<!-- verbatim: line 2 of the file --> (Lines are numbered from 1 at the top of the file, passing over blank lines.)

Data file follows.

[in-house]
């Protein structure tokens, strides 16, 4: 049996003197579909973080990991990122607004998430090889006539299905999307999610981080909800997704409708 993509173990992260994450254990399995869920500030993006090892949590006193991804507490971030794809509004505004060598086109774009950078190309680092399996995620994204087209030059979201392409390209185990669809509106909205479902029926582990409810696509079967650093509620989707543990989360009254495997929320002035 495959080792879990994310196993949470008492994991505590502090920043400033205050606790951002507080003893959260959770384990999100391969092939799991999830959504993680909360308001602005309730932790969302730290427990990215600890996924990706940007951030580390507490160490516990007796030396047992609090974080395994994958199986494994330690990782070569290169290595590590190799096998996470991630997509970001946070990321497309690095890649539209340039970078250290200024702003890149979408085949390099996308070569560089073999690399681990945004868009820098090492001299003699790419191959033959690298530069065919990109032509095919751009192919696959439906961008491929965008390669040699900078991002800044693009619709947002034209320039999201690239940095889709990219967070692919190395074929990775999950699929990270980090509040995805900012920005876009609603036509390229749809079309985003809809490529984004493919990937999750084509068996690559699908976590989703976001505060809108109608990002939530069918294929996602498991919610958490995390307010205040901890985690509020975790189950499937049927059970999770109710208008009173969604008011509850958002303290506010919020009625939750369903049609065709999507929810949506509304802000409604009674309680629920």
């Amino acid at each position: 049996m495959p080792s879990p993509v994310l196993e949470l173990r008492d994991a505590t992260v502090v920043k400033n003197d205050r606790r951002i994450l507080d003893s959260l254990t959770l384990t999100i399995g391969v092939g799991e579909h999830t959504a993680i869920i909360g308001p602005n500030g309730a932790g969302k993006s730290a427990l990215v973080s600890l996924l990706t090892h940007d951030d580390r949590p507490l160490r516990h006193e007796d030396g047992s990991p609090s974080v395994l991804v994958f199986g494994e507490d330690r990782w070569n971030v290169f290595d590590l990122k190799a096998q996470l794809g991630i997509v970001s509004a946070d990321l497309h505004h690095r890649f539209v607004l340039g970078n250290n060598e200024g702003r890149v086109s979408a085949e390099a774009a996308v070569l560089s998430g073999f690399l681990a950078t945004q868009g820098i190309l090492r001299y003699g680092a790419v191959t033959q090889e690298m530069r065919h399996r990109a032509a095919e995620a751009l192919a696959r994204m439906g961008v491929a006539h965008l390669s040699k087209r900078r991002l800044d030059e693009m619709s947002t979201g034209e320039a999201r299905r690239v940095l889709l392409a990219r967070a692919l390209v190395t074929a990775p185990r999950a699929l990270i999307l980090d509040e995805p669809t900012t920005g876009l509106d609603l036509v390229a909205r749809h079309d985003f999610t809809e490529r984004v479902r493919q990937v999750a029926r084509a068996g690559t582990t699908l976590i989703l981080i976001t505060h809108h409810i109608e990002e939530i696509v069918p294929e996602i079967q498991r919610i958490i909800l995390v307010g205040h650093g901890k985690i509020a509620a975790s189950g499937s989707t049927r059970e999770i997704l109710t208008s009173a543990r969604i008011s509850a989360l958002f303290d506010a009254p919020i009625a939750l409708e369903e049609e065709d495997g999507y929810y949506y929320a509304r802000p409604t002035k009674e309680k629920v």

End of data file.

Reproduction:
């Protein structure tokens, strides 16, 4: 049996003197579909973080990991990122607004998430090889006539299905999307999610981080909800997704409708 993509173990992260994450254990399995869920500030993006090892949590006193991804507490971030794809509004505004060598086109774009950078190309680092399996995620994204087209030059979201392409390209185990669809509106909205479902029926582990409810696509079967650093509620989707543990989360009254495997929320002035 495959080792879990994310196993949470008492994991505590502090920043400033205050606790951002507080003893959260959770384990999100391969092939799991999830959504993680909360308001602005309730932790969302730290427990990215600890996924990706940007951030580390507490160490516990007796030396047992609090974080395994994958199986494994330690990782070569290169290595590590190799096998996470991630997509970001946070990321497309690095890649539209340039970078250290200024702003890149979408085949390099996308070569560089073999690399681990945004868009820098090492001299003699790419191959033959690298530069065919990109032509095919751009192919696959439906961008491929965008390669040699900078991002800044693009619709947002034209320039999201690239940095889709990219967070692919190395074929990775999950699929990270980090509040995805900012920005876009609603036509390229749809079309985003809809490529984004493919990937999750084509068996690559699908976590989703976001505060809108109608990002939530069918294929996602498991919610958490995390307010205040901890985690509020975790189950499937049927059970999770109710208008009173969604008011509850958002303290506010919020009625939750369903049609065709999507929810949506509304802000409604009674309680629920």